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26 Apr 2019

Why is the gender pay gap still such a big problem?

Words by  Photo by Philip Veater

Despite gender pay gap reporting, there has been little progress towards closing the gap, particularly in financial services. Are fines the answer?

Despite huge amounts of publicity and government efforts to tackle the the gender pay gap, it remains a serious issue. It affects women in most industries: from artists and academics to journalists and doctors.

We’ve researched some of the particular problems facing the UK’s finance industry when it comes to the gender pay gap. Across finance as a whole, women earn 27.2% less than men an hour, on average. When it comes to bonuses the gap is nearly 50%. Our research shows how this plays out at different levels of the finance industry.

Progress on gender pay issues in this sector has been too slow, fragmented and uneven over the past ten years. The UK government introduced legislation requiring employers with more than 250 employees to report annually their gender pay gap publicly beginning April 2018. The principle is that greater transparency will reduce the gender pay gap, but the evidence so far suggests this is not enough.

The gender pay gap is a global phenomenon. At Davos, IMF chief, Christine Lagarde raised the gender imbalance in the financial sector, saying: “The numbers are just appalling … you have 20% of board members in the financial sector who are women, and you only have 2% of CEOs who are women.” This, despite the fact that it is “business common sense … that diversity actually precipitates productivity and is good for all”.

Our findings

The financial services industry was called out in the UK government inquiries that followed the 2008-09 financial crisis for receiving £1.3 trillion of taxpayer support and for unsafe pay policies (including bonus culture), which contributed to the recession. At the same time, the government’s Equality and Human Rights Commission exposed the particularly large gender pay gap in the sector, long working hours, inflexible work and a male-biased culture.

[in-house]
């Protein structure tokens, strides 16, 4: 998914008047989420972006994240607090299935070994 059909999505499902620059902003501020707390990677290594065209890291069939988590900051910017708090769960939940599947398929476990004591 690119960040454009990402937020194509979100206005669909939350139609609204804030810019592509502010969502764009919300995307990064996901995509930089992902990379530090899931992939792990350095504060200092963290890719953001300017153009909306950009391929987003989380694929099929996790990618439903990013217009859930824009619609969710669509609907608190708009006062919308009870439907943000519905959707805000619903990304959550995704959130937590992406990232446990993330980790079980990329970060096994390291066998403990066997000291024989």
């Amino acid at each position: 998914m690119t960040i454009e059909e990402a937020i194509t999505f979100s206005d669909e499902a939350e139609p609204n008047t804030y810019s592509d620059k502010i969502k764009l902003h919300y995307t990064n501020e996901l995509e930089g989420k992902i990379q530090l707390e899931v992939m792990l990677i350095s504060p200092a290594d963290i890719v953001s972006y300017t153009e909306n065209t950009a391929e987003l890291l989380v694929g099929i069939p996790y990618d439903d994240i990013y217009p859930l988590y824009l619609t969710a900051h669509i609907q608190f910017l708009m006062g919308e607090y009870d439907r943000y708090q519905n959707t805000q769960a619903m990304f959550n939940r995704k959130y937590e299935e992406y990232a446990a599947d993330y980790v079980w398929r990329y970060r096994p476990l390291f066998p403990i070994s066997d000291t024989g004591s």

We began our research expecting that this kind of exposure and public dislike of the sector might well have led responsible organisations to radically review their culture and pay systems. Yet, we were aware that the state initiatives only put voluntary pressure on financial services to reform their pay and culture, so we might see little change.

Indeed, overall, we found there to be only a marginal decline in the pay gap since the recession – rather than a radical change. Our study exposed differences between groups, with the gender pay gap substantially higher among the financial industry’s highest earners. Between 2009 and 2017 the gap ranged from 13.8% among the lowest earners (that is, at the 10th quantile) compared to 58.6% among the highest earners (90th quantile), resulting in the irony that the more successful the woman, the greater the pay gap between her and her male counterpart.

Data: Labour Force Survey, CC BY-ND

So Lagarde is right to call for more diversity in the financial services sector, but it is not enough to simply promote women and then pay them less than men in the same positions.